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Chengdu, China has a reputation for being the gayest little city in the country, a comfortable spot outside of the twin mega-metropolises of Beijing and Shanghai for the same-sex inclined. I determined to visit the city to find out first-hand if it deserved the reputation that preceded it, much to the horror of a Chinese friend who exclaimed that she knew a guy who went there and “became a gay.” Was there something in the water? Would I feel it in the air? It was time for some reconnaissance. 

Unlike U.S. cities with a gay-friendly reputation, there is no “gay” neighborhood in Chengdu. Homosexuality is very much taboo in socially conservative China, so I didn’t have my breath held for a Castro Street or Chelsea equivalent (although wouldn’t that have been a pleasant surprise?). 

The scene was limited – I had four bars to choose from in total. The oldest gay club in the city is Bianzou, formerly 1+1 club, which features cabaret performances and is noted for its drag shows. Preferring instead to shake my groove thing, I proceeded to what I thought would be an alternative, Mu Di Di (Destination).The online write-up declared it a “beautifully designed gay bar and karaoke club,” so I was surprised to find the small space bathed in cheesy red light, although the blow-up dolphins dangling from the ceiling annulled any sex-district connotations. 

I arrived in the middle of a fast-paced drag show and saw no other foreigners around. I took a stand across from the performances and watched as the more traditionally clothed queens (think Beijing opera get-ups) basked in their popularity, proven by an audience that voted for its favorites with flowers – much sweeter than dollars in the waistband. The show came to a conclusion a little before one in the morning and that’s when I called it quits as well, entertained but frustrated. Was this the “scene”? How was a foreigner supposed to get in on the action?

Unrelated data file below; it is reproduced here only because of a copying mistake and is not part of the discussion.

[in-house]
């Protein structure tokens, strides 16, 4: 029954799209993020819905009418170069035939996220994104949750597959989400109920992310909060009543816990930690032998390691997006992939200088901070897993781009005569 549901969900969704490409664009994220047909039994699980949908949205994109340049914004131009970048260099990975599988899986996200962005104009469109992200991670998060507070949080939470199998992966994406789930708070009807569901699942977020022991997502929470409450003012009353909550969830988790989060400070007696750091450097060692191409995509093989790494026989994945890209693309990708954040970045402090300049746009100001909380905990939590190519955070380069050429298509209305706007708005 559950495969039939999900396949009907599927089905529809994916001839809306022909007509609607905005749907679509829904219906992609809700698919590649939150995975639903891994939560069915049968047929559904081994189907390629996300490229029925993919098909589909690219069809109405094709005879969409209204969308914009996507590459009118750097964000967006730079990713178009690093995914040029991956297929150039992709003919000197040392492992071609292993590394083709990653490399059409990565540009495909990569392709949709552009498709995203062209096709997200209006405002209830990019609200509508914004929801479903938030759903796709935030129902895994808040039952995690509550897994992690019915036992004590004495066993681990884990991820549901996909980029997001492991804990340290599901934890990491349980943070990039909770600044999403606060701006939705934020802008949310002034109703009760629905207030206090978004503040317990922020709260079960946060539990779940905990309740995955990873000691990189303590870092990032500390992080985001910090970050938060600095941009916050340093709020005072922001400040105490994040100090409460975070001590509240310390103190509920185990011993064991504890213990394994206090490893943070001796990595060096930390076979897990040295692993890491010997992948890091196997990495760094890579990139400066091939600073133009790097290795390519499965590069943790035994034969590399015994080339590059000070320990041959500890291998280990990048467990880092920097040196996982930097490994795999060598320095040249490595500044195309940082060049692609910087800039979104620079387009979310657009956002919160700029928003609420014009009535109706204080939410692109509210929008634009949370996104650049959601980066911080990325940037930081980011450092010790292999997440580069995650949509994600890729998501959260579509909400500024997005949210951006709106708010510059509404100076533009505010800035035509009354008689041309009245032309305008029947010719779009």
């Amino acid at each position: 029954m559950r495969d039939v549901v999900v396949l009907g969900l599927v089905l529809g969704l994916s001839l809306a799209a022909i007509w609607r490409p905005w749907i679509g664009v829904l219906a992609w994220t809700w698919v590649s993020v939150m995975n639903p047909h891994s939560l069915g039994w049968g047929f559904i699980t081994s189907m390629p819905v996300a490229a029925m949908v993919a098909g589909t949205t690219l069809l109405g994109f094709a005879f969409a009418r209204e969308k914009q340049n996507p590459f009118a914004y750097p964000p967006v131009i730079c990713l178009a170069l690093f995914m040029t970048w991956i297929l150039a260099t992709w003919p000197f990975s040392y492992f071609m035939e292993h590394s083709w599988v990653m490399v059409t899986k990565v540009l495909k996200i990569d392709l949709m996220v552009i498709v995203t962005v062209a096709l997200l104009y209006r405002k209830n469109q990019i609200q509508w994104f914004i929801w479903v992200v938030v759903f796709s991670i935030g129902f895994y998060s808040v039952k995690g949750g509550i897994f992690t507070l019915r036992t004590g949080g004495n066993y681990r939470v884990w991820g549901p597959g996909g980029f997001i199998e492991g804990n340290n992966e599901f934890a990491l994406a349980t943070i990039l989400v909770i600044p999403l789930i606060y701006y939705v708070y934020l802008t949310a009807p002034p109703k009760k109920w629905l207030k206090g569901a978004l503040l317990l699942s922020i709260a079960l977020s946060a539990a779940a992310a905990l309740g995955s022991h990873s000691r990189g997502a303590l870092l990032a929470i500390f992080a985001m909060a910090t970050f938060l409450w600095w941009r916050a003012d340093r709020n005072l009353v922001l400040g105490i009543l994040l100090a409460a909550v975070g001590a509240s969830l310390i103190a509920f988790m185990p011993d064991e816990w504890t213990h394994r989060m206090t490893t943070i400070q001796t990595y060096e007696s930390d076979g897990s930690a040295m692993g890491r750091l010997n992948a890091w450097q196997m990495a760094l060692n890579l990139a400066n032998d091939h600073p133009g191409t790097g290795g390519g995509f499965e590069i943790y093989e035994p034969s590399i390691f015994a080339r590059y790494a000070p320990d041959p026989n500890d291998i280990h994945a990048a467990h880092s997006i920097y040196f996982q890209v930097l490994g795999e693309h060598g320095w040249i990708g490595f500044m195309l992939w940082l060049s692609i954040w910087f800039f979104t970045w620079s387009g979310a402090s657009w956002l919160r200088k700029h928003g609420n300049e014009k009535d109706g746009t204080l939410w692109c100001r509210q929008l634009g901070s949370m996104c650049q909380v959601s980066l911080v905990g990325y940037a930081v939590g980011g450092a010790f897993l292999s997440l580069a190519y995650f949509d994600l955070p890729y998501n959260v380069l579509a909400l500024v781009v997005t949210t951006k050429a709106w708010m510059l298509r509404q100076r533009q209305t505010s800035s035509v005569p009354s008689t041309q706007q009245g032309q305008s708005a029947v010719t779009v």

The next night I headed out a little later in the evening to MC bar, the city’s most recently opened gay institution and its most popular. I was discouraged to find it set up in what I’ve come to consider a uniquely Chinese style. Tables crowded the limited floor space and a small stage, surrounded by the bar, served as a performance area. Chinese sit at the tables and order fruit plates and French fries, then play dice games and shout to each other over music played at a volume only acceptable for the most aggressive of raves. 

I weaved in and out of groups of guys speaking only Chinese and found my way to a bartender. After pointing to a bottle and shouting “One of these!” about ten times, I realized that, despite being behind the bar, I was in fact harassing a random stranger.

Around the time the lip-synching mock-violinist took to the stage to mime Cotton-Eye Joe, I threw in the towel. The music was dated and more than once brought to mind my mother’s “Fired Up!” workout tapes. 

To wind up the evening I ventured hesitatingly into MC sauna next door. Having only heard tell of such places I feared the worst, – an open-air orgy? – but found only lockers, showers and a menu of treatments. The action, if any, would have to take place behind closed doors in the VIP section. I suppose it’s nice to know that kind of thing is available in Chengdu if you’re interested, but I wasn’t, so I turned around and left. 

There isn’t gay juice coming out of the taps and the sky doesn’t have a mysterious biological penchant for conjuring up rainbows, but by Chinese standards, Chengdu is the gayest little city (of 10 million) in the country. It is a place Chinese men can comfortably reach out to each other and it was nice to find that there is also an LGBT resource center in the city, although the LGBT community is itself too much of a pressurized issue to offer the kind of experience a Western traveler might expect. 

If you want an outrageous story to tell, visit Bangkok. If you want a peek into growing up gay in China, visit Chengdu.

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